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How to Draw a Hurricane

Easy, step by step Hurricane drawing tutorial
How to Draw a Hurricane Pinterest Image

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Hurricanes are the most violent type of storm seen on planet Earth. They are similar to tornadoes in that they feature strong swirling winds, but hurricanes are much bigger.

How do hurricanes form? Warm ocean water near the equator evaporates to form clouds. Then, it cools and begins to sink. Eventually, the rising warm air and falling cooler air form a pattern like water going down a drain. This is what causes the hurricane to spin. When the wind speed reaches 74 miles per hour, the storm is officially considered a hurricane.

Are there hurricanes where you live? People who live on islands or coastlines near the tropics may experience hurricanes. For this reason, weather services track hurricanes and warn people to take shelter or evacuate when a hurricane is imminent. Hurricanes quickly lose their power once they reach land - an event which is termed "making landfall." Rain from hurricanes often reaches inland areas, but without the forceful winds.

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Did you know? A hurricane can be 1,000 miles across and 10 miles high. The eye, or center, of the hurricane is several miles across. There, the air is calm and the winds mild; it may even be sunny as the eye passes over. Other planets have hurricanes, too. The Great Red Spot on the planet Jupiter is the largest storm in our solar system, and it has been raging for hundreds of years.

Would you like to draw a cartoon of a destructive hurricane? This easy, step-by-step cartoon storm drawing tutorial is here to show you how. All you will need is a pen, pencil, marker, or crayon and a sheet of paper.

If you liked this tutorial, see also the following drawing guides: Tornado, Beach, and Space.

Step-by-Step Instructions for Drawing a Hurricane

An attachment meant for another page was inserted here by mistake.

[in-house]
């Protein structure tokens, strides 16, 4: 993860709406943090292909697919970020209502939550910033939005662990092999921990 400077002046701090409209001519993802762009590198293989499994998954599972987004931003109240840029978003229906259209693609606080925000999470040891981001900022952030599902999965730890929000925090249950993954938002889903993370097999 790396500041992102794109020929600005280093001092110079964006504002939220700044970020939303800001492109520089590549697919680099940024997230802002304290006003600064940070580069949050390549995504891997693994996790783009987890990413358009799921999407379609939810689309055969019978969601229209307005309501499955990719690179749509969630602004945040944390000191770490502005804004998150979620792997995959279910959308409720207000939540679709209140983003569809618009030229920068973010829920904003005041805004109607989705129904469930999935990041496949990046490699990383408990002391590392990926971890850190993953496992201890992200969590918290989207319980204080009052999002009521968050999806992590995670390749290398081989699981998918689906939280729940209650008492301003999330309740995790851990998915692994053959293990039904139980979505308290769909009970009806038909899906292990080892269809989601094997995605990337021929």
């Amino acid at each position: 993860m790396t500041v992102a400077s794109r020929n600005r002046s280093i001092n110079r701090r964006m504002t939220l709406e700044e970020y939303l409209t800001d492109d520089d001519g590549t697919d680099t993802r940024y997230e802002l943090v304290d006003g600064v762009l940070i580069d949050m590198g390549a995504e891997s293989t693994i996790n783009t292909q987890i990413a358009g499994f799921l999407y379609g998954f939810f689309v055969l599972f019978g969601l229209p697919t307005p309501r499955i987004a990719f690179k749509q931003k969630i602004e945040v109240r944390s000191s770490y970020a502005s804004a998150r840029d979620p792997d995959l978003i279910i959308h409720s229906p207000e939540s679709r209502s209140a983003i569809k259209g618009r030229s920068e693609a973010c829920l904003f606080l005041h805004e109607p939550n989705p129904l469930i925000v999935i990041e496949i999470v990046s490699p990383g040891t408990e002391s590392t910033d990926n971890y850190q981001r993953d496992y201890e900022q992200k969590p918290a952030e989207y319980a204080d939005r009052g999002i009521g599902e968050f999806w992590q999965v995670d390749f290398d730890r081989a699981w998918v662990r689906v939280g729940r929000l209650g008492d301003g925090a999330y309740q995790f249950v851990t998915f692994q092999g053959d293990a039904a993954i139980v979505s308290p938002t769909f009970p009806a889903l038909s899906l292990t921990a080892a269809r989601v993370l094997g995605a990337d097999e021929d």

Hurricane drawing - step 1
How to Draw a Hurricane Step 01

1. Begin by drawing a curved line across the bottom of your page. Imagine that it is part of a really big circle, and your page contains only a part of it. This represents the ground or horizon line, the curvature of the earth beneath the massive hurricane.

Hurricane drawing - step 2
How to Draw a Hurricane Step 02

2. Draw two long wavy lines. The lines should be roughly parallel, but closer together toward the bottom. This outlines the sides of the hurricane.

Hurricane drawing - step 3
How to Draw a Hurricane Step 03

3. Use a series of overlapping curved lines to enclose a cloudlike shape at the base of the hurricane. Then, connect the lines of the hurricane itself with layers of overlapping curved lines. Texture the cloud with a few more curved lines. This represents the high winds at the lower few thousand feet of the hurricane.

Hurricane drawing - step 4
How to Draw a Hurricane Step 04

4. Draw long and short curved lines around the hurricane's funnel, representing the swirling winds.

Hurricane drawing - step 5
How to Draw a Hurricane Step 05

5. Use a series of long, overlapping curved lines to sketch the cloud cover at the top of the hurricane, connecting its two sides.

Hurricane drawing - step 6
How to Draw a Hurricane Step 06

6. Draw more curved lines above and below the cloud cover, texturing it and making it thicker.

Hurricane drawing - step 7
How to Draw a Hurricane Step 07

7. Draw pairs of long curved lines encircling the funnel of the hurricane. These, too, represent the damaging winds.

Hurricane drawing - step 8
How to Draw a Hurricane Step 08

8. Draw many "V" and "L" shaped lines. These represent the heavy rains that often accompany a hurricane.

Hurricane drawing - step 9
How to Draw a Hurricane Step 09

9. Draw wavy lines below the horizon line. This represents the waters and landmasses, where the hurricane is on the map.

Complete Hurricane drawing
How to Draw a Hurricane Step 10

Hurricanes often form in the Atlantic Ocean near the Gulf of Mexico. They can also form in the Pacific Ocean. Near Japan and the rest of Asia, these storms are called typhoons. Near Australia and Africa, they are known as cyclones.

Color your cartoon hurricane. From above, hurricanes look like a white mass of clouds. Below, they may be darkened by mud and debris picked up by the winds.

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The Complete Hurricane Drawing Tutorial in One Image

How to draw: Hurricane - all drawing steps
How to Draw a Hurricane Step by Step Tutorial Image

Printable Drawing Tutorial

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